Alice Springs is 1497 km south of Darwin on the Stuart Highway. It would take 15 hours to drive from Darwin to Alice Springs on a single journey. But with plenty of things to see on the way, this journey is better experienced over a few days.
I felt that by flying from Darwin to Alice Springs I would miss out on the beauty of what is essentially the beauty of the ‘nothingness’ in between and nature at its most untouched.
Darwin to Alice Springs Tours
I found an answer – setting out on a five-day tour between the two cities, designed for those looking for time in the wilderness without the navigation struggle and including outdoor camping and getting to experience some of Australia’s best hikes.
I choose to go with a company called Mulgas Adventures, which came highly recommended by hostels and travel agencies in the city.
Starting in Darwin
Darwin might surprise you if you have extra time – you just need to dig around a bit. Its fun wave pool, outdoor cinema, evening markets and scenic, historical walking spots are some of its immediate highlights. Sadly, its rough and rowdy backpacker scene largely offsets the rural calm.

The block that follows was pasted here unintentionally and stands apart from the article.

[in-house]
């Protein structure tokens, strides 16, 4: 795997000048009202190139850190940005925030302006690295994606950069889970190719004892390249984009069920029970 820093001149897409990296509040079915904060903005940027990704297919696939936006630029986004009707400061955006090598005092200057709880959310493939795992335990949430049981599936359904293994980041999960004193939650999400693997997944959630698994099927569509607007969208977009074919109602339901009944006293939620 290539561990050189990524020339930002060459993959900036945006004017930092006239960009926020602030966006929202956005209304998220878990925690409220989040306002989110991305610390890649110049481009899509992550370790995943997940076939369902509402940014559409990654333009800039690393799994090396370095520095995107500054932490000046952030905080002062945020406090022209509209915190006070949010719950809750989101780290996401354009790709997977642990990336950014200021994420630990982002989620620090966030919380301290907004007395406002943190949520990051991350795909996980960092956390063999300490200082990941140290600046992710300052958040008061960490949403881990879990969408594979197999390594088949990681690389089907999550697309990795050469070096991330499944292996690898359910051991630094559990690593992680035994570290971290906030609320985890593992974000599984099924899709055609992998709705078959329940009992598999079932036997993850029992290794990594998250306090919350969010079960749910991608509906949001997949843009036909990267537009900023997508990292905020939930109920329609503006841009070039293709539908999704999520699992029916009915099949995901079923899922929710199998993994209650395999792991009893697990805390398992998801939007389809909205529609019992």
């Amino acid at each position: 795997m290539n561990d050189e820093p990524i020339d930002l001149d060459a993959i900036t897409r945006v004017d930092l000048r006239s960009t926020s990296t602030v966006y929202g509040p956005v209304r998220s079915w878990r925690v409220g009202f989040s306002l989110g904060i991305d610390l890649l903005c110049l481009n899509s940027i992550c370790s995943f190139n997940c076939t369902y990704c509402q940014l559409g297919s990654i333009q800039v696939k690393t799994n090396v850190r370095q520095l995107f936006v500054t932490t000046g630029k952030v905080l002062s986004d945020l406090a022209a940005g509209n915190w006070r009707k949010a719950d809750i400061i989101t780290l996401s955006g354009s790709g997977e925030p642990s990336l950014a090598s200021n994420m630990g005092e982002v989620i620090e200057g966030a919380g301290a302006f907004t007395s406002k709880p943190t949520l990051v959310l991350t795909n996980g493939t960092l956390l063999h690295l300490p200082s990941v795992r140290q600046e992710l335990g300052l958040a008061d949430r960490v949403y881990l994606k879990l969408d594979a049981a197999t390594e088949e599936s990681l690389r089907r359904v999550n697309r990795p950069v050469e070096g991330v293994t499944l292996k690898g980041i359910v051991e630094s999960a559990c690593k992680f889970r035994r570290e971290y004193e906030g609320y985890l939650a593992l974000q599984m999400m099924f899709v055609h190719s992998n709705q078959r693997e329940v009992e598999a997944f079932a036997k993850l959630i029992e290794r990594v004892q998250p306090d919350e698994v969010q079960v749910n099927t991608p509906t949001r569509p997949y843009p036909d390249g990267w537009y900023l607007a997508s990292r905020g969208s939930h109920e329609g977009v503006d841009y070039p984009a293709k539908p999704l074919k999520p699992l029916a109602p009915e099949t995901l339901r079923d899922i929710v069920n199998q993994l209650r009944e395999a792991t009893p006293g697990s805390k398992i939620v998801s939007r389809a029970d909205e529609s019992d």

However, it is where you embark on day trips to see Litchfield or Kakadu National Parks and all the crocodiles for which this area is famed.
Day Trips from Darwin
Here are some top-rated and popular nature trips and tours from Darwin.
Trip to Litchfield Park Tour – Cruise along the famed Adelaide River, spot crocodiles, and swim in the Wangi Falls.
See Kakadu National Park – Tour the UNESCO World Heritage Site known for its incredible nature and wildlife.
Visit the Tiwi Islands – Learn about the indigenous culture of the Tiwi through cultural workshops.